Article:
Oh, I'm fine
"I'm Otis," I said.
"Cowboy," the man said through a mouth that maybe didn't have any top teeth. He wore an Appalachian-style leather hillbilly hat and a give-away online poker shirt.
I don't believe many people around here. Unless I'd feel comfortable asking said person to hold a few grand for me, I don't believe a word they say. It's the safest way to survive here without getting conned, hustled, or robbed. So, when this guy told me he was the former bodyguard to one of Vegas' biggest legends, I didn't believe him. Oh, and if you think I'm going to end this story by offering some life-affirming denouement, don't get your hopes up. Affirmation in Las Vegas comes by way of getting out alive.
"People ask me how I can always make decisions so fast," Cowboy said, apropos of nothing. "I tell them it's because the last time I had to make decisions, people could've died."
A Vietnam vet. That's what he said he was. I could believe that part. He seemed about old enough. He was certainly the sterotypical vet persona.
"You haven't made decisions until you have four bullets shot in your ass."
I didn't have much a response to that. Hell, a couple nights later, my only decision was whether to eat two keno crayons for $400. I decided it was a good idea.
Cowboy shuffled off. He followed a group of 20-something nouveau rich poker players. He said he was going to teach them someting about deuce to seven lowball.
Ellix Powers is a real person. I know this because he's been on TV. He also happens to be, as I put it so eloquently to Pauly, "a freeloading dick." A one-time homeless person, Powers turned 15 minutes of poker celebrity (earned by being a complete dick in the first place) into a belief that he can pull the old "Don't you know who I am?" trick when trying to scam free food or other stuff. The other day I saw him screaming at one of the hostess models around here--literally screaming--when she asked him for a $1 charity donation in return for a bag of popcorn.
I really hadn't planned on bringing up these two guys, but they are the ones that stick in my head when the day is done. This is the type of place where integrity escapes into a sick vacuum and 30-something guys like me actually starting worrying about a generation of 20-somethings who apparently have no moral foundation at all.
Anyway, while I sat back absorbing all of this, I missed a couple of phone calls. One was from my friend, T.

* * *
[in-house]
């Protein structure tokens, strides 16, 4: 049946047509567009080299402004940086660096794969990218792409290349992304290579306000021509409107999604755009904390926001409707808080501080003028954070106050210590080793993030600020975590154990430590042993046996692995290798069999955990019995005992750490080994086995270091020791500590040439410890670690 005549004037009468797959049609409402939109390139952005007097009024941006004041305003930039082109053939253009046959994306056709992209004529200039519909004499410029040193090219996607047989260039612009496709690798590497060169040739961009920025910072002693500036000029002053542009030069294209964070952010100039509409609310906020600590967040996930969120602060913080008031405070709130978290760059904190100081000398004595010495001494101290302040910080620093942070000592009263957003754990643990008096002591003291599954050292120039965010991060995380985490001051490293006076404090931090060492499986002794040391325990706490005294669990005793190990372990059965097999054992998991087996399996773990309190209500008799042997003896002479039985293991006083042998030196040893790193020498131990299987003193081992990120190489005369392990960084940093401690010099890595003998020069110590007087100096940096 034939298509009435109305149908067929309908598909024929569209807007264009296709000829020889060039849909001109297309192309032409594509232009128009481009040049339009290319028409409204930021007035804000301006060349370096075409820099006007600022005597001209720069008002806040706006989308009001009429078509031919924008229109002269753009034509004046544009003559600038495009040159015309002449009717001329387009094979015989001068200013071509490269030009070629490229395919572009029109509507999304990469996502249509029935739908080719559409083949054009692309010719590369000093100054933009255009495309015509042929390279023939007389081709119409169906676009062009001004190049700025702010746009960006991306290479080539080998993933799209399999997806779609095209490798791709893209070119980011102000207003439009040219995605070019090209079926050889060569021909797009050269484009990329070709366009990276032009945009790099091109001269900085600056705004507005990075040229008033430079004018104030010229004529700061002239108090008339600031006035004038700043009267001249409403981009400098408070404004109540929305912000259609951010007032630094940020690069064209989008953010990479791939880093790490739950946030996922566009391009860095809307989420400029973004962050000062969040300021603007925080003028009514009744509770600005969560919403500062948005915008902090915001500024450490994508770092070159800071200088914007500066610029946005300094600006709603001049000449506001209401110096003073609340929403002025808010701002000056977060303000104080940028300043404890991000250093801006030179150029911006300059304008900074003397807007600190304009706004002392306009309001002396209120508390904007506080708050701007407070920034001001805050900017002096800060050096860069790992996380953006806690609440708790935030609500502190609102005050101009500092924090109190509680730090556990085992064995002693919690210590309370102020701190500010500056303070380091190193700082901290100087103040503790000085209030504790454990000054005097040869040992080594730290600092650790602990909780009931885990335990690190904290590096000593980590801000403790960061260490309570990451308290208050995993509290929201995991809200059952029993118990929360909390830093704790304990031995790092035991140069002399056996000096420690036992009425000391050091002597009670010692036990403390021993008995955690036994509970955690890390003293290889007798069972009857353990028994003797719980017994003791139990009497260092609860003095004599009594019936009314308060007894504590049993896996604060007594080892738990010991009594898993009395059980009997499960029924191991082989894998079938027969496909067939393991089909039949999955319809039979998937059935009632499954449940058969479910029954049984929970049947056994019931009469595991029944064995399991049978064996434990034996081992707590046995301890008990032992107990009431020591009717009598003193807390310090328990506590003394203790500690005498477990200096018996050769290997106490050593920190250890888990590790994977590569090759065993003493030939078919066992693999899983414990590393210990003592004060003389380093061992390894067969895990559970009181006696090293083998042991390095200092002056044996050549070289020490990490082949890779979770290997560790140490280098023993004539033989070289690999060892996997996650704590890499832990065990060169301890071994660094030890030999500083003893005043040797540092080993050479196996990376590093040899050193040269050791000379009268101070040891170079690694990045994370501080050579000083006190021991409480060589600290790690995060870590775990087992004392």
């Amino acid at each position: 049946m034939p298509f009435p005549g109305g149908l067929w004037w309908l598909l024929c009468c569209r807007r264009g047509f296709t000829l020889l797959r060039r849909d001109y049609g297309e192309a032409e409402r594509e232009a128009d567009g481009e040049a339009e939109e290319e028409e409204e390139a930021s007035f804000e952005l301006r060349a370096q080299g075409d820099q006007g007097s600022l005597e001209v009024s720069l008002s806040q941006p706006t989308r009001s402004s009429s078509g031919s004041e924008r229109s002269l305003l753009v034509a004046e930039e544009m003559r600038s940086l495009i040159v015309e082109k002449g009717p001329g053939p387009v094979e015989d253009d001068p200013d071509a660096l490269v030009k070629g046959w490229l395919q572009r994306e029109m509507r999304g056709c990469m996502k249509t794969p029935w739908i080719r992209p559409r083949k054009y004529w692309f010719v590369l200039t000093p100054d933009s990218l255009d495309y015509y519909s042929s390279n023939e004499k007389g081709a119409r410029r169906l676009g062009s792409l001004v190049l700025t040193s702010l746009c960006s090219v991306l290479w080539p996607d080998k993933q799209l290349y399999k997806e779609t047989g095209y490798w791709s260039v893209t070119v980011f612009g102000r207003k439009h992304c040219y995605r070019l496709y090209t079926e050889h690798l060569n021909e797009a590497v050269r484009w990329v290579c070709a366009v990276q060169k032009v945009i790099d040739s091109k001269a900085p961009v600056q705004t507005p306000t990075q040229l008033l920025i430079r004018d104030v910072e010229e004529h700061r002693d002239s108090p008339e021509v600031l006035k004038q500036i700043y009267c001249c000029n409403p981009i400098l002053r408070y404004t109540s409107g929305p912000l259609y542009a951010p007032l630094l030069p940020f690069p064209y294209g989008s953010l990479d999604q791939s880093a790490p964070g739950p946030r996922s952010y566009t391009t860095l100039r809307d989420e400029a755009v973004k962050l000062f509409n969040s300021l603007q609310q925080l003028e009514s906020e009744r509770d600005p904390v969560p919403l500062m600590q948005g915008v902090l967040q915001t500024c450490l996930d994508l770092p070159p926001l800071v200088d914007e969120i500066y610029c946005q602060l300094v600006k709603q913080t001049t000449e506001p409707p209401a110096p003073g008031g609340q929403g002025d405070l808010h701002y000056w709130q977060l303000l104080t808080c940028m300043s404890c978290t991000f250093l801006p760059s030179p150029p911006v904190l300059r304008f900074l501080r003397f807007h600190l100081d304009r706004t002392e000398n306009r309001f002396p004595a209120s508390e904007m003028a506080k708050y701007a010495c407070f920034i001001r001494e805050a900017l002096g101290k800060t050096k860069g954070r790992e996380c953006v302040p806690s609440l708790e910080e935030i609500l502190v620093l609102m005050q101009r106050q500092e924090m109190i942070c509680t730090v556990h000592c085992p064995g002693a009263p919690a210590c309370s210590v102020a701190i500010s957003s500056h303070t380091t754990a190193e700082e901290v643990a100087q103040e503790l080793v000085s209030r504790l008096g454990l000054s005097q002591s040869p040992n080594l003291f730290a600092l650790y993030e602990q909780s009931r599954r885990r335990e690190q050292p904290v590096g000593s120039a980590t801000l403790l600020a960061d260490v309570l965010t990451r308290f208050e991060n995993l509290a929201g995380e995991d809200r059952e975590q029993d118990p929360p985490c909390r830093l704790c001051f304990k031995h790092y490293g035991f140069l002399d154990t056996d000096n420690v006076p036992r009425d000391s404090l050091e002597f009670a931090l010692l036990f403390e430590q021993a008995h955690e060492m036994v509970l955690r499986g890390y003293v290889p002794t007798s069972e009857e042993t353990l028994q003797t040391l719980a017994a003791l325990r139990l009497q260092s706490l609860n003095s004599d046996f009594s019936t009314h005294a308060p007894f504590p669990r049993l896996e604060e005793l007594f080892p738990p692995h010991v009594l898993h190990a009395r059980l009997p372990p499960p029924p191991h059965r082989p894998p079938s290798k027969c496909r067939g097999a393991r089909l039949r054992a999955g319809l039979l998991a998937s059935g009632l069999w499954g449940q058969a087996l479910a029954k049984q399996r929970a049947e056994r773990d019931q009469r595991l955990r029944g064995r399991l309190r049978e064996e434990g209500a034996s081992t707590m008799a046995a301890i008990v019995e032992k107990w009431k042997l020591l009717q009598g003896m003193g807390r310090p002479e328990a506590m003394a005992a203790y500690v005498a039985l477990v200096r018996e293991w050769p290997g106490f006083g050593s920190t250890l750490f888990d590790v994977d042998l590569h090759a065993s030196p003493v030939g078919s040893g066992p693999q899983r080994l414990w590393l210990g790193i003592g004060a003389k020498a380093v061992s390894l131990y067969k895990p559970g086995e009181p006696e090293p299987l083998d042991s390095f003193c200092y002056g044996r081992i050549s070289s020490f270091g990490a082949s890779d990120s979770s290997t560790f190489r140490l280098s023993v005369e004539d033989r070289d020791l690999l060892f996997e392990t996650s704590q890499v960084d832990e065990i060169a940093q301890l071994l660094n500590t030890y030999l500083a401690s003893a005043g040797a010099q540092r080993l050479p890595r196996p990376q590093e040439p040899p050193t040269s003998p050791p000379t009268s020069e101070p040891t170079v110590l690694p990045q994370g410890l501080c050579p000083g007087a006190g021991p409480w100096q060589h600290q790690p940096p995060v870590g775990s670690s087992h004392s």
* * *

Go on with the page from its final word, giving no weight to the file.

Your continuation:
"I never read your blog," he said. I could hear the wind whooshing by an I knew he must be on his way home from work. "I never read your blog."
It doesn't surprise me that T doesn't read the blog. Most of what he knows about me (which is just about everything, and then some things I probably don't even know about myself) comes from nights sitting in basement bars, driving around, or sitting on one of our decks pretending we're musicians.
The voicemail continued: "But I read your blog today. And I'm worried about you."
I realized that the few posts I've put up here since I life the confines of home have been rather dire. I realize they made me sound a little crazy. To be fair, there have been times I have been pretty sure I was a little on the nuts side. Since I took a few days off (when was that again?), I've been a little more sane.
Today, I took the afternoon off to play in my only WSOP event of the year. In short, it was short. I didn't play badly, but I didn't play like a superstar, either. I also didn't get lucky and said goodbye to my $1,500.
Now, I sit in my 14th floor room (don't try to find me--I'm staying under an assumed name) and the Vegas sun is breaking through the clouds, bouncing off the glass facade of the hotel, and hurting my eyes. The Wood Brothers (thanks, Pauly) plays on my little laptop speakers.
So, T, if you decide to read this before I get home, I'm fine. I'm a little different than the last time we sat down for beers, but I don't think I'm any worse. I've been on the edge a couple of times, but I'm doing well enough to make it home. And when I get there, I'm staying for a while.
That's the one good thing about going home. When I get there, I plan to believe everything everybody tells me. And even if they lie, at least I'll feel okay about believing in people again.